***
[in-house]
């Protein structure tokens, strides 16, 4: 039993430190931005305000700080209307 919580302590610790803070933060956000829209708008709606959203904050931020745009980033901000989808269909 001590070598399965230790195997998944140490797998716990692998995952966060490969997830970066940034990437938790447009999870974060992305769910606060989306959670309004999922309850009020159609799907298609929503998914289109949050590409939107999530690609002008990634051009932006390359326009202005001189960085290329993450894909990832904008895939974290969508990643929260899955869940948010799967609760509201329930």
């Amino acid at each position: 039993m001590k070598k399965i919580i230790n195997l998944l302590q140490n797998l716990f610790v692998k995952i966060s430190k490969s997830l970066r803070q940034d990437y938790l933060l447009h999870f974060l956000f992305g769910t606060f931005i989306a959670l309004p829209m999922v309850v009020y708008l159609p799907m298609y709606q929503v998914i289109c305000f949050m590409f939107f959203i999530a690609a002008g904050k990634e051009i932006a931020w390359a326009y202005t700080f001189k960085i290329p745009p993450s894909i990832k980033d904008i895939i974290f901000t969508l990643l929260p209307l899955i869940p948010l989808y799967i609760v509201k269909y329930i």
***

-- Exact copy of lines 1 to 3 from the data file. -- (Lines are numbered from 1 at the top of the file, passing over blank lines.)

[in-house]
């Protein structure tokens, strides 16, 4: 039993430190931005305000700080209307 919580302590610790803070933060956000829209708008709606959203904050931020745009980033901000989808269909 001590070598399965230790195997998944140490797998716990692998995952966060490969997830970066940034990437938790447009999870974060992305769910606060989306959670309004999922309850009020159609799907298609929503998914289109949050590409939107999530690609002008990634051009932006390359326009202005001189960085290329993450894909990832904008895939974290969508990643929260899955869940948010799967609760509201329930």
């Amino acid at each position: 039993m001590k070598k399965i919580i230790n195997l998944l302590q140490n797998l716990f610790v692998k995952i966060s430190k490969s997830l970066r803070q940034d990437y938790l933060l447009h999870f974060l956000f992305g769910t606060f931005i989306a959670l309004p829209m999922v309850v009020y708008l159609p799907m298609y709606q929503v998914i289109c305000f949050m590409f939107f959203i999530a690609a002008g904050k990634e051009i932006a931020w390359a326009y202005t700080f001189k960085i290329p745009p993450s894909i990832k980033d904008i895939i974290f901000t969508l990643l929260p209307l899955i869940p948010l989808y799967i609760v509201k269909y329930i």